Chair Yellen Raises Rates Too Quickly– With more inflationary pressures than a few years ago our worry is not that the Fed has begun to hike interest rates. Rather, our concern is that the Fed hikes too quickly and forces an unexpected deceleration of economic growth. A recession that starts prematurely invites deflationary pressures similar to those last seen in 2008-2009. Also, with little progress being made in per capita income since 2007, a recession beginning before average Americans experienced any wage gains could turn off another generation of investors from investing in stocks.
The Trump Administration – If President Trump is unable to deliver on any of his headline campaign promises, or even only delivers but a pale shadow of them, he could be
a one-term president. It is worth noting here that America’s economic progress during recent one-term presidents (Carter, Bush 41) pales in comparison to those two-term presidents from both parties.
CONCLUSIONS AND INVESTMENT IMPLICATIONS
Our sympathies are with those who feel anxiety over the stock and bond markets. Rather than lament the dearth of opportunities, or wax nostalgically for the higher returns of bygone eras, truly successful long-term investors will focus on using the stock and bond markets to earn the highest rate of return in relation to their risk tolerance. Part of the reason nominal bond yields and equity valuations may seem unappealing today is that investors forget the punishing inflation of bygone eras. In an era where global central bankers have demonstrated they can thwart inflation, the sustained purchasing power of today’s dollars is an often overlooked component of portfolio return. Investors whose assets are properly allocated among stocks, bonds and lower correlated alternatives should have nearly the same opportunity for rewards as they always have.
- First quarter U.S. GDP came in at 0.7% below expectations of 1%. The reading is significantly below the 2.1% growth from the preceding quarter. The main detractor was weaker consumer spending, while business investment was healthy.
- Real personal consumption grew by only 0.3% in the first quarter, down from an increase of 3.5% in the fourth quarter of 2016. This is the smallest increase in consumption since the fourth quarter of 2009. The lack of consumption was fueled by reduced spending on motor vehicles and utilities.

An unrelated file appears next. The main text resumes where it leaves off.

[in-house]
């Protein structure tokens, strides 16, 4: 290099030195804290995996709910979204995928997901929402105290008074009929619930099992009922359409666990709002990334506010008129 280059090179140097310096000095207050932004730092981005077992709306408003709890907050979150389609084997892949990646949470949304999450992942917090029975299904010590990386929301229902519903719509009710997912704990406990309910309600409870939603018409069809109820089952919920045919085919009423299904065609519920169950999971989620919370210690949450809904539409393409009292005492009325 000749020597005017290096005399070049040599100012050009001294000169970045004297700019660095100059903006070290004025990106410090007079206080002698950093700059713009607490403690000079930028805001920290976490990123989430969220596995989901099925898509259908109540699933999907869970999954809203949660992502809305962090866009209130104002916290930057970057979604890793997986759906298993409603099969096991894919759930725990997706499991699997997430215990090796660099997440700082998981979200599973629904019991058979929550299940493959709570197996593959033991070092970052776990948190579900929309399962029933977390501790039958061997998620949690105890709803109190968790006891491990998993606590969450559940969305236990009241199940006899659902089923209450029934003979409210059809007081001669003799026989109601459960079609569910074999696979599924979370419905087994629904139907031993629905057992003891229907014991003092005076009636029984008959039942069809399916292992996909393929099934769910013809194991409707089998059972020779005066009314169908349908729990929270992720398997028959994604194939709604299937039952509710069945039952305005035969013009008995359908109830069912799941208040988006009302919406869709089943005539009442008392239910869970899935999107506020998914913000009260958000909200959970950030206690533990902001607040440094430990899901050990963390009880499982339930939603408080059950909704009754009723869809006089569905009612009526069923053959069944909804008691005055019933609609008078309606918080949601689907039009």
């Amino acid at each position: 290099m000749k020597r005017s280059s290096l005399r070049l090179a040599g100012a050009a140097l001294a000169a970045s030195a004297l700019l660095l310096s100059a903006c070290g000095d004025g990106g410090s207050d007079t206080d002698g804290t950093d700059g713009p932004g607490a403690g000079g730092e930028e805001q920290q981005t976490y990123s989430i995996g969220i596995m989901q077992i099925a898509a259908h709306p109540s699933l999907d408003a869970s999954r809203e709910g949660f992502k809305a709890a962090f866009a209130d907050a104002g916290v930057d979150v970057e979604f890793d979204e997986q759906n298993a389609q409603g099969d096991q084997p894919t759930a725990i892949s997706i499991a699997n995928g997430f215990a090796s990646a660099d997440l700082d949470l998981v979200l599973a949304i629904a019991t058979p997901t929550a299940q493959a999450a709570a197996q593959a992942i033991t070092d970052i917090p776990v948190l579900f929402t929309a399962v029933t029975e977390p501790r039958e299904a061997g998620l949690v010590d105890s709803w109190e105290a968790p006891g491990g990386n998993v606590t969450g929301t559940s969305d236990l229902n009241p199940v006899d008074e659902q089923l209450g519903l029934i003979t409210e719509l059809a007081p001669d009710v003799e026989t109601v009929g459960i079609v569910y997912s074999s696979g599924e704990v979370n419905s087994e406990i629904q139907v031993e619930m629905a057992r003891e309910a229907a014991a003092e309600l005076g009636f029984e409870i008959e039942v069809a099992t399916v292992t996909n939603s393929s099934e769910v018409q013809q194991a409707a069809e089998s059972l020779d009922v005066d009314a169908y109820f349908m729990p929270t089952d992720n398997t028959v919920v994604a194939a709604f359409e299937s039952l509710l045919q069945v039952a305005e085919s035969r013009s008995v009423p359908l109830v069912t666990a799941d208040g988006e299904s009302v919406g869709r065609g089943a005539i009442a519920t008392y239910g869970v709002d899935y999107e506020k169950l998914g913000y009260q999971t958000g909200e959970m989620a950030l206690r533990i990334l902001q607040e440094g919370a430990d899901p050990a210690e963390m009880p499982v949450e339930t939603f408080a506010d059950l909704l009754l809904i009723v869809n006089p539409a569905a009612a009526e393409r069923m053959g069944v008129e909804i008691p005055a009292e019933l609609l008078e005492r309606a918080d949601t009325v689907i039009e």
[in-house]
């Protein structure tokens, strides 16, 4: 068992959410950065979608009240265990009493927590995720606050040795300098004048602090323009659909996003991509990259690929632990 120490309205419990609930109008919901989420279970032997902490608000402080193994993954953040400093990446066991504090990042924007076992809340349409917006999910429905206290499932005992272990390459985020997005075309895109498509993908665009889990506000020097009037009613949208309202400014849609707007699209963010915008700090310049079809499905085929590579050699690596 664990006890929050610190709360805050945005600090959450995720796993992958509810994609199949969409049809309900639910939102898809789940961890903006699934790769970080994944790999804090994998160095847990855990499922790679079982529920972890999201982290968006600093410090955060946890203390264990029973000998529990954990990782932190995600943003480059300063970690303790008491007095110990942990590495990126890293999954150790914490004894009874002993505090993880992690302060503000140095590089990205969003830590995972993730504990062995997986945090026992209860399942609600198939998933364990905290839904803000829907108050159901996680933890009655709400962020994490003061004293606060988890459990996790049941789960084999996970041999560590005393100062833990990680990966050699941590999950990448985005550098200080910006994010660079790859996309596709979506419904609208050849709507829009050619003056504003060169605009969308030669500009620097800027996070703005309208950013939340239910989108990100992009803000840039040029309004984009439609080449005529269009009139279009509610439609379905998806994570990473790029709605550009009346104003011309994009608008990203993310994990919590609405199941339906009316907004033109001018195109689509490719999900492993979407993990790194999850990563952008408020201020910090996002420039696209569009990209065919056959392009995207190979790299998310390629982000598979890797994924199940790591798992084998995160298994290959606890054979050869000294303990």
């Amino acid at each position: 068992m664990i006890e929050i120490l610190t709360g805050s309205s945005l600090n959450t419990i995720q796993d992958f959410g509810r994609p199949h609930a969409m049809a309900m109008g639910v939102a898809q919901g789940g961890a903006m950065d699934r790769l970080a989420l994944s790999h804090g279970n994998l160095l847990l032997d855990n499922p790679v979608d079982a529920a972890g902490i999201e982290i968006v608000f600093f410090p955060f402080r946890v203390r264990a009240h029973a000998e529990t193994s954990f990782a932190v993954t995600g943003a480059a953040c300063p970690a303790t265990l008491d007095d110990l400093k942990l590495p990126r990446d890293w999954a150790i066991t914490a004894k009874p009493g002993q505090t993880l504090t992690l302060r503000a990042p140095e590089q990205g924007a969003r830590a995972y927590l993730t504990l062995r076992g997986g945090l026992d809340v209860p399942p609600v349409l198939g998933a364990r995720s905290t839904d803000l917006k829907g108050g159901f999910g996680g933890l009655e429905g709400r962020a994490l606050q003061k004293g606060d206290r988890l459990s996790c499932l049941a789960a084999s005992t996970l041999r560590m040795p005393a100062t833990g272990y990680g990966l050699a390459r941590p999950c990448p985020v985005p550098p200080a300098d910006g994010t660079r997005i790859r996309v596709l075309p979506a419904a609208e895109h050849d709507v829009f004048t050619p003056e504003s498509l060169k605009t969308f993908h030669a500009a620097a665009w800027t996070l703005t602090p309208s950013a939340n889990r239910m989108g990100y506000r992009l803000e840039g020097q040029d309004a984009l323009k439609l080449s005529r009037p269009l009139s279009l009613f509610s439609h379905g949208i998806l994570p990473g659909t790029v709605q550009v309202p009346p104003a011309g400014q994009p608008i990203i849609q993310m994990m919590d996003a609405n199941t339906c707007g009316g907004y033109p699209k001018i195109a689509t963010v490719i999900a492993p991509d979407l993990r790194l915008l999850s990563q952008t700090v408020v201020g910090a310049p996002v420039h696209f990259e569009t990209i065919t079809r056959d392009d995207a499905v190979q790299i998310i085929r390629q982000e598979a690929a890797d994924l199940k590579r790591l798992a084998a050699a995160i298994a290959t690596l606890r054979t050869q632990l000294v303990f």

- Core CPI, which removes food and energy costs, fell 0.1% from the prior month, the first decline since January 2010. The YoY core CPI measure is at 2% after the dip in March.
- U.S. nonfarm payrolls rose in the month of April, adding 211,000 new jobs, and coming in above consensus estimates. March payrolls were revised downward to 79,000, somewhat dampening the sentiment of positive data from April.
- Driven by strength in the labor market, the unemployment rate fell 10 basis points to 4.4%, the lowest reading since May 2001. Despite the strong gains in employment, the labor participation rate dropped to 62.9% from the previous month’s reading of 63%.
- Average hourly earnings were somewhat soft, coming in below estimates at a 2.5% YoY pace for the month of April. Month-over-month gains in earnings were in line with the consensus at 0.3%.
- The LEI index, published by the Conference Board, is comprised of 10 economic components and is considered a helpful gauge for estimating economic activity for the subsequent three to six months. The LEI index rose again in March by 0.4%, climbing to a value of 126.7.
- Gains in the LEI index were broad based, led by interest rate spreads and new orders in the manufacturing segment. Six of the components added to the top line figure, while two
subtracted from it.
- According to Ataman Ozyildirim, Director of Business Cycles and Growth Research at the Conference Board, “the March increase and upward trend in the U.S. LEI point to continued economic growth in 2017, with perhaps an acceleration later in the year if consumer spending and investment pick up.”
- Foreign developed equities rallied 3.1% in the final week of April following the first round of France’s presidential election. Investors were relieved after far-right candidate Marine Le Pen’s loss to centrist candidate Emmanuel Macron. Le Pen had made. Le Pen has made investors nervous because she supports leaving the EU. The MSCI EAFE index gained 2.2% in April and is up 10.2% this year.
- Domestic equities faltered in the first half of the month amid weaker economic data that was not consistent with the post-election jump in optimism. Encouraging earnings reports lifted U.S. equities in the second half of the month. The rally brought the technology-heavy Nasdaq and small-cap Russell 2000 indexes to record highs. The Nasdaq closed above the 6,000 level for the first time.